As I wrote about Syria, presidential uses of force without WPR authorization have tended to fall into one or both of two categories: in cases of self-defense (even if imaginatively defined), or in cases with wide multilateral support. The first category contains cases such as the (failed) rescue attempt of the American hostages in Iran in 1980 or the 1998 missile strikes after the African embassy bombings, and also instances where presidents were more generous in their interpretation of “attack upon the United States.”  (For instance, the 1989 invasion of Panama was explained by President Bush as a response to General Manuel Noriega’s “reckless threats and attacks upon Americans in Panama [which] created an imminent danger to the 35,000 American citizens” there. The 1983 invasion of Grenada was publicly justified by President Reagan along similar lines.)

The second category often requires a cause of action endorsed by the international community, normally with a humanitarian component. Even in Grenada, Reagan was careful to stress that the U.S. had been invited to respond, that it was doing so in concert with other nations in the region, and that “this collective action has been forced on us by events that have no precedent in the eastern Caribbean and no place in any civilized society.”  In Somalia (1992), Kosovo (1999), and Libya (2011), one could cite both humanitarian concerns and treaty obligations (e.g. with the United Nations, NATO, or both). While the WPR specifically rules out inferring authority to use force from treaties, they do muddy the legal waters.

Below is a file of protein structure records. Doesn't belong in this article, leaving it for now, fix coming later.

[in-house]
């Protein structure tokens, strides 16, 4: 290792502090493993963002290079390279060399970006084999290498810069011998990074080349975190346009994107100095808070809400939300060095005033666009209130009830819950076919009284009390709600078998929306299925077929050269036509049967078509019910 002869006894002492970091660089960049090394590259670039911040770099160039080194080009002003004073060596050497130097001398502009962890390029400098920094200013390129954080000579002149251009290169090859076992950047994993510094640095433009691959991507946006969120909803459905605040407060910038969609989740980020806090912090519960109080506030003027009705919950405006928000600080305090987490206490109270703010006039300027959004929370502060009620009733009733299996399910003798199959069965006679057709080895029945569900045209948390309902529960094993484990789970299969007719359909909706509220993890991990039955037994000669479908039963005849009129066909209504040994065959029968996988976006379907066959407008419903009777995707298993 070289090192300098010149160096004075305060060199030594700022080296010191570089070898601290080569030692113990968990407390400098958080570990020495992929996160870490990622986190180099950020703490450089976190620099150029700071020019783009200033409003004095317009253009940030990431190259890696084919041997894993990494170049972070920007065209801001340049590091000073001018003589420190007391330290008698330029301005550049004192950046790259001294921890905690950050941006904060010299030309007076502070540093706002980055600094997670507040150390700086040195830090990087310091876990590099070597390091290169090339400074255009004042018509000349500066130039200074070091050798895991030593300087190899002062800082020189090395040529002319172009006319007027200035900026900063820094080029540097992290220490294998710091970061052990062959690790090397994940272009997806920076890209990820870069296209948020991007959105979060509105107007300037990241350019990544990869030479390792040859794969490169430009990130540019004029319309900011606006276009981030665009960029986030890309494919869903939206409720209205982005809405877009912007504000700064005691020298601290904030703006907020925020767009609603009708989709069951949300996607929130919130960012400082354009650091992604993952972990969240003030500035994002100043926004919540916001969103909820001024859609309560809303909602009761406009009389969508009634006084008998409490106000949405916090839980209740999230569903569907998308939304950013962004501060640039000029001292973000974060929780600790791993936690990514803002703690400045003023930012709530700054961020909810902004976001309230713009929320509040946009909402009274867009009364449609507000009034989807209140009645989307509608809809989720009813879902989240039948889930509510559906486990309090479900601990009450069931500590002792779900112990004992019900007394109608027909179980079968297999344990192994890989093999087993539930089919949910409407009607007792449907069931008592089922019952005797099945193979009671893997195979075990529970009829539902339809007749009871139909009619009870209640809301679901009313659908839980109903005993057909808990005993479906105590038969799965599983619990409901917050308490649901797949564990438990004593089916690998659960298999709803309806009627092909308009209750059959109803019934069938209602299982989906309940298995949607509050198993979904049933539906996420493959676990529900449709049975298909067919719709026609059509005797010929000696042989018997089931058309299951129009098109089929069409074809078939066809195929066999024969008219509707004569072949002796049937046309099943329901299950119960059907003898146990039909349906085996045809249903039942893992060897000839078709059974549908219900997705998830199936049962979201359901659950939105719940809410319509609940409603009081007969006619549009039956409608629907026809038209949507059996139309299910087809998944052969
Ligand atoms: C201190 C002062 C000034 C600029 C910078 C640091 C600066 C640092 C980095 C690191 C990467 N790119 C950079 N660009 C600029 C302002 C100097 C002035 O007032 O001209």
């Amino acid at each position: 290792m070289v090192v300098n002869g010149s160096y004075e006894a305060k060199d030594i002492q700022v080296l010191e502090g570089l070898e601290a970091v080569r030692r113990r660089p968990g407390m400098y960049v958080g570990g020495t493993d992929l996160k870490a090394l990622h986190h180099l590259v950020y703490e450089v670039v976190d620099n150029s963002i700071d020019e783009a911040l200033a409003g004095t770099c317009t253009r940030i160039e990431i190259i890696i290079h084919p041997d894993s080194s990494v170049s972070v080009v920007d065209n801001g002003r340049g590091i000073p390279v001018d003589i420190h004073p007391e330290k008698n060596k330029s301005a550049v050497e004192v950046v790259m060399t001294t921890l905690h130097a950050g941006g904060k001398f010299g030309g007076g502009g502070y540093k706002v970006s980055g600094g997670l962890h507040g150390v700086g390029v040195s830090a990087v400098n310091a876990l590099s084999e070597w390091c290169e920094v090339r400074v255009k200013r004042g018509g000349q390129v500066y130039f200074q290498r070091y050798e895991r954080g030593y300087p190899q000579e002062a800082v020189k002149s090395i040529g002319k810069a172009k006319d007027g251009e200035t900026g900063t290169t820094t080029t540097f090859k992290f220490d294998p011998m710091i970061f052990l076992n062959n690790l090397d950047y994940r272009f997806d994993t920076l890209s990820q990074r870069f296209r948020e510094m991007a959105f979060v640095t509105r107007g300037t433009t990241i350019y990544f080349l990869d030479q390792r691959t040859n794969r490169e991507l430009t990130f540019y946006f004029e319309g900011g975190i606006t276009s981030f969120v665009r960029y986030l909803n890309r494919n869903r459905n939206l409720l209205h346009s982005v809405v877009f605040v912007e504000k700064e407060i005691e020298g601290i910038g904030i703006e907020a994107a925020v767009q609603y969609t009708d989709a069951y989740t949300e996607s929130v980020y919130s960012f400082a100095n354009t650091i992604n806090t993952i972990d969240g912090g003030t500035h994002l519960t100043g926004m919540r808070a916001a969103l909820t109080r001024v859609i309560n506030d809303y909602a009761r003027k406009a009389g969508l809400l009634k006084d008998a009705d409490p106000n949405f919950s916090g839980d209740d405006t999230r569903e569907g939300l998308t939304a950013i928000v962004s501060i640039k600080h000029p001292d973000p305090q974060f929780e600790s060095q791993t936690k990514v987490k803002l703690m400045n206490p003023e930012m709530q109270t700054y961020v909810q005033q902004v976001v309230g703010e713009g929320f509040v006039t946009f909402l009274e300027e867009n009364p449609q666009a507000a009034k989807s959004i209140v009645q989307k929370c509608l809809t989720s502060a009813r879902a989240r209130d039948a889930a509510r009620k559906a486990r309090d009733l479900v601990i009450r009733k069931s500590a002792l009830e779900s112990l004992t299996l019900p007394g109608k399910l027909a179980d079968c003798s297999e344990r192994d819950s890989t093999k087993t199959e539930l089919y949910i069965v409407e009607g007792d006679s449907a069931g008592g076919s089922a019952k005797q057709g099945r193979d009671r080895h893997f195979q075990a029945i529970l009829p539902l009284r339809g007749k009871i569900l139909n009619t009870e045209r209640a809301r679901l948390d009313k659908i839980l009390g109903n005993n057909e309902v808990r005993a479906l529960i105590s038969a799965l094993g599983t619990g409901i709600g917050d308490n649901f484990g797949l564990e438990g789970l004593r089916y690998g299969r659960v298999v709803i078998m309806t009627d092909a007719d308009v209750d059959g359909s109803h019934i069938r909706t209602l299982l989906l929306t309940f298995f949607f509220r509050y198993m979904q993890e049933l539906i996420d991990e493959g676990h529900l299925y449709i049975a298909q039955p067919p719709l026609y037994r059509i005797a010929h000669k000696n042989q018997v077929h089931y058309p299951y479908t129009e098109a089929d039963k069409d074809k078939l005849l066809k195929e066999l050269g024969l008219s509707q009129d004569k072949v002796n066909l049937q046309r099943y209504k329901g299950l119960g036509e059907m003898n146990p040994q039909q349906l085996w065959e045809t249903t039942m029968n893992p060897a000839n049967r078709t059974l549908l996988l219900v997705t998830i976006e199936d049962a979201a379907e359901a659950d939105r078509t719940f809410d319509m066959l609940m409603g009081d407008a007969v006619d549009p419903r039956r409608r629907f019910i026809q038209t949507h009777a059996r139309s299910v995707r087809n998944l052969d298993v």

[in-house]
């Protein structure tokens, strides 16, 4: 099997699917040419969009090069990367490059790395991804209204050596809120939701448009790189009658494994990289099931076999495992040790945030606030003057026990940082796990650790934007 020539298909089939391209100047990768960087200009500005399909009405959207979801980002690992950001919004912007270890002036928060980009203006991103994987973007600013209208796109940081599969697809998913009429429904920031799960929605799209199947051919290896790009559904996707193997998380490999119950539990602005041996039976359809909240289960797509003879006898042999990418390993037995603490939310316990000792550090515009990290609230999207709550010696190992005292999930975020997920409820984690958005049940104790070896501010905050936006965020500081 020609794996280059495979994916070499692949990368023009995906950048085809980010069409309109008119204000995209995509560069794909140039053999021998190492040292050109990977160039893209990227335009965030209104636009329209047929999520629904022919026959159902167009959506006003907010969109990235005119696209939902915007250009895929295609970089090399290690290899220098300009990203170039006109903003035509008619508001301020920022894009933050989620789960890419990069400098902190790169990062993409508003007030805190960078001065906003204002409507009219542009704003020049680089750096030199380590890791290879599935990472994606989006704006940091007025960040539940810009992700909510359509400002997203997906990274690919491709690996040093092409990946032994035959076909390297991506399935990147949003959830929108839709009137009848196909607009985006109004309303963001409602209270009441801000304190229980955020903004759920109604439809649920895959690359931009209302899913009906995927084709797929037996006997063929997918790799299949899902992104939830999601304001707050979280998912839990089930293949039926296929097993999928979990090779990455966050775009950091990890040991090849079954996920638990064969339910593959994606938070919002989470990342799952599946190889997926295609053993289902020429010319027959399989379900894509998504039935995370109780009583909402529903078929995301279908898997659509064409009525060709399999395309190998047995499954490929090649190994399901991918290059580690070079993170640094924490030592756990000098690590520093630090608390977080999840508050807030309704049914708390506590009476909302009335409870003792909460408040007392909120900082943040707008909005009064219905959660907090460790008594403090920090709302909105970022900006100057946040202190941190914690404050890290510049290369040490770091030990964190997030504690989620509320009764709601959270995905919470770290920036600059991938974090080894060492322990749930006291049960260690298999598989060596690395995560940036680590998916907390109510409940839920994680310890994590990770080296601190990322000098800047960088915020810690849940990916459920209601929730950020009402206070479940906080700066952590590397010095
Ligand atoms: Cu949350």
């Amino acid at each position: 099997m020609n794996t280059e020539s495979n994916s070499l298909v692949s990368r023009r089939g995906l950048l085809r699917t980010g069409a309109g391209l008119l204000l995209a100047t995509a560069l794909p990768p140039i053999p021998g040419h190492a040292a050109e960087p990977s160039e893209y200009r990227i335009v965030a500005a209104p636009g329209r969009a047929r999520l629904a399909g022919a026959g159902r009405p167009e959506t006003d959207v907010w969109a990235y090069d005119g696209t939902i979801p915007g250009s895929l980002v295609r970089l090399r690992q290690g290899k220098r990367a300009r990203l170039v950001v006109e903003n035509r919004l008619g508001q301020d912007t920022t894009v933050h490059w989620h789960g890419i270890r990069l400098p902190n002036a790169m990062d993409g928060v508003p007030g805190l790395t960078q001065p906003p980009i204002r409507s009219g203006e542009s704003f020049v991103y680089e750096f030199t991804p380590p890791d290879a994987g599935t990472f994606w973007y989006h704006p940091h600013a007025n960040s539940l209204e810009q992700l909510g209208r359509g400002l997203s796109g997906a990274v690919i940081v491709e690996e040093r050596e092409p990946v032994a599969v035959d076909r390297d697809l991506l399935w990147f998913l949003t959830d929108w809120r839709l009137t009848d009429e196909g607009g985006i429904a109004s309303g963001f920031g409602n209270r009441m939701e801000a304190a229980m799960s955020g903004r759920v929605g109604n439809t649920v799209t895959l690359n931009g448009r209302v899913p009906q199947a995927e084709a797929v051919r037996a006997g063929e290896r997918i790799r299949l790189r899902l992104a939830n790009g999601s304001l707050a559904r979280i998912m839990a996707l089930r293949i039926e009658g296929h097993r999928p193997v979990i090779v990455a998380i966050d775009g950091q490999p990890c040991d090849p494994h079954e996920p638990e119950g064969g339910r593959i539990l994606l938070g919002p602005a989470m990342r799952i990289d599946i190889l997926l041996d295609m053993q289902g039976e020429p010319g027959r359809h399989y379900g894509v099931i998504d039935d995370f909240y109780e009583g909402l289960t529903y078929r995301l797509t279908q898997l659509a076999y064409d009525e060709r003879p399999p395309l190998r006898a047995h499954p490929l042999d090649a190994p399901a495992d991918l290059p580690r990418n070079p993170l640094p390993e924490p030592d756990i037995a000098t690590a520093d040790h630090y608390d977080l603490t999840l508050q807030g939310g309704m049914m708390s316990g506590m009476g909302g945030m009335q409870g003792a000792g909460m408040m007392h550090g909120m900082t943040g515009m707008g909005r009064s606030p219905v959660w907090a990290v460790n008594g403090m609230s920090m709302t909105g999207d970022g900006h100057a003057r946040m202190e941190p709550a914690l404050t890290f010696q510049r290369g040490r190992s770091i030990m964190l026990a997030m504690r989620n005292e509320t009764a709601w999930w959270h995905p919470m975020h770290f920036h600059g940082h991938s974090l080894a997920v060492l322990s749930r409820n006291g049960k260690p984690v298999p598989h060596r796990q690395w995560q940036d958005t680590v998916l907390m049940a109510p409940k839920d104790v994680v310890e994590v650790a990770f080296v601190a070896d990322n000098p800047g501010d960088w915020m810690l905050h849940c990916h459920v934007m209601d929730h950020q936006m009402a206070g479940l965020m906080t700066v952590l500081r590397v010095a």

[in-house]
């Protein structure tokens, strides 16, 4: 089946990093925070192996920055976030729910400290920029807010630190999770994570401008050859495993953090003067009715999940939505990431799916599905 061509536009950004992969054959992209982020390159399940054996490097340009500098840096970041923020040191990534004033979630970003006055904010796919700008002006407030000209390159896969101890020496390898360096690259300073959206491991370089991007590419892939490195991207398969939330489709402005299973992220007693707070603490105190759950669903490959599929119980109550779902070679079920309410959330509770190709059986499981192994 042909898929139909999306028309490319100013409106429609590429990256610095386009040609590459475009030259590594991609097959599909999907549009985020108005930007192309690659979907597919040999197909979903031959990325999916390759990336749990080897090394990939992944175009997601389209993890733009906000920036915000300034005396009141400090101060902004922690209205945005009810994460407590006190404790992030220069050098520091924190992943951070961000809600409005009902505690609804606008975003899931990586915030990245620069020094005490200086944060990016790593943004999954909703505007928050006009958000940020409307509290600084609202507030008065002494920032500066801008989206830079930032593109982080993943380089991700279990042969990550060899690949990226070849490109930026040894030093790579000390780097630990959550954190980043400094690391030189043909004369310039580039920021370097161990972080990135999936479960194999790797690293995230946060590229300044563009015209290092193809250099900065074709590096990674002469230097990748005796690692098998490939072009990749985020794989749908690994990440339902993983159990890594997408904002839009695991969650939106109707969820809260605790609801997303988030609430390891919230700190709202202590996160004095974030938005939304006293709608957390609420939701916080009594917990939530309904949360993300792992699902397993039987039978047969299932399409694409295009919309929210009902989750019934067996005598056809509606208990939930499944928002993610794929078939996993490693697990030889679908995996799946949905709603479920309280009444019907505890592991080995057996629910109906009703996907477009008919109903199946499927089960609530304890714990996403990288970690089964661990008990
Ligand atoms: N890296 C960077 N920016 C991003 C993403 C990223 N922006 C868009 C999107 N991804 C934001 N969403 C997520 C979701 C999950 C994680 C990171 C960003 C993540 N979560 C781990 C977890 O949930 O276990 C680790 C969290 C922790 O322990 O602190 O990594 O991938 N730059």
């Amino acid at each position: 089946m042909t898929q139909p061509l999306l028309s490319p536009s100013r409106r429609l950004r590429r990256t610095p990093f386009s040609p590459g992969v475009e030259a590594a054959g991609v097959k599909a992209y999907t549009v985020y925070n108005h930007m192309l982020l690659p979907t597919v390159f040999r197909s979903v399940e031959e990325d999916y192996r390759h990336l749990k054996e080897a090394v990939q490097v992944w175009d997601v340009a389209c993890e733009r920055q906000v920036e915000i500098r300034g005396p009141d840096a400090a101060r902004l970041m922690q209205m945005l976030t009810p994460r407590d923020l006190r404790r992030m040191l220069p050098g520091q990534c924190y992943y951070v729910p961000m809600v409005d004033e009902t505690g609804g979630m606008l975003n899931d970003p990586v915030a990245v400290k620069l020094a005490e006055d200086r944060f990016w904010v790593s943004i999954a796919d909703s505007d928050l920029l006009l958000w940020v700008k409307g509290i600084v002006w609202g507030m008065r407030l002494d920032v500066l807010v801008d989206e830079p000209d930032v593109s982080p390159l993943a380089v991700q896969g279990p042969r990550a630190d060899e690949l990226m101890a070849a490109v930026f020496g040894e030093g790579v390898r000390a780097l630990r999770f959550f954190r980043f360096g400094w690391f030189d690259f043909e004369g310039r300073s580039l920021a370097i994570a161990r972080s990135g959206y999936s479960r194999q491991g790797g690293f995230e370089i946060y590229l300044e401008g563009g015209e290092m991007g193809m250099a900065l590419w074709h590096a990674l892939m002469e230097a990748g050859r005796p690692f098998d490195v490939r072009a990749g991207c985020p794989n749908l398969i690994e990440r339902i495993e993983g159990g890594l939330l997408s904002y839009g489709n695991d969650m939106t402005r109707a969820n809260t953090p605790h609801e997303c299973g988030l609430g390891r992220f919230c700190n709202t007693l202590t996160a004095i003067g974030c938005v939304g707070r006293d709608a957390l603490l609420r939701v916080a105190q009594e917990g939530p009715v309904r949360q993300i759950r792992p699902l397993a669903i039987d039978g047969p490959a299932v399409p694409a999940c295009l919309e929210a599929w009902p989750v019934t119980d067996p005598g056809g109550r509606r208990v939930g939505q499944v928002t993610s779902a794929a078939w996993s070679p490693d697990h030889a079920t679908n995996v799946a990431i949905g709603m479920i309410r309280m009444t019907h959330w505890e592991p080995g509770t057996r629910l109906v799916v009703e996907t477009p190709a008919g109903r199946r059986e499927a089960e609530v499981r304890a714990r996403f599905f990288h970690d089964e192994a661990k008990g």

Obama’s most recent letter says the current mission focuses on the Mosul Dam, and aims “to support the Iraqi forces in their efforts to retake and establish control of this critical infrastructure site.”  Failure “could threaten the lives of large numbers of civilians, endanger U.S. personnel and facilities, including the U.S. Embassy in Baghdad, and prevent the Iraqi government from providing critical services to the Iraqi populace.”  He goes on to say that “I have directed these actions, which are in the national security and foreign policy interests of the United States, pursuant to my constitutional authority to conduct U.S. foreign relations and as Commander in Chief and Chief Executive. These actions are being undertaken in coordination with the Iraqi government.”

The broad claim of constitutional authority seems to be meant as a rationale for not invoking the WPR at all, but it is largely of the kitchen-sink variety (even leaving aside my pet peeve that presidents should not call themselves “Commander in Chief” generically — the Constitution reminds us they are “commander in chief of the Army and Navy of the United States” — what does being Chief Executive have to do with it?)  The president instead seems to be aiming for a combination of the two categories — self-defense, in a very indirect way (Americans in Baghdad could be in danger), and humanitarian multilateralism. Still, this doesn’t quite rise to a “national emergency” (for the US, at least), and Obama doesn’t try to hard to make that case. And somehow, for all the legislative blustering over checks and balances in the lawsuit debate, it doesn’t seem he’ll be required to.

Andrew Rudalevige is Thomas Brackett Reed Professor of Government at Bowdoin College. He specializes in the study of American political institutions, primarily the presidency and the interbranch relations, with a recent focus on presidential management of the executive branch.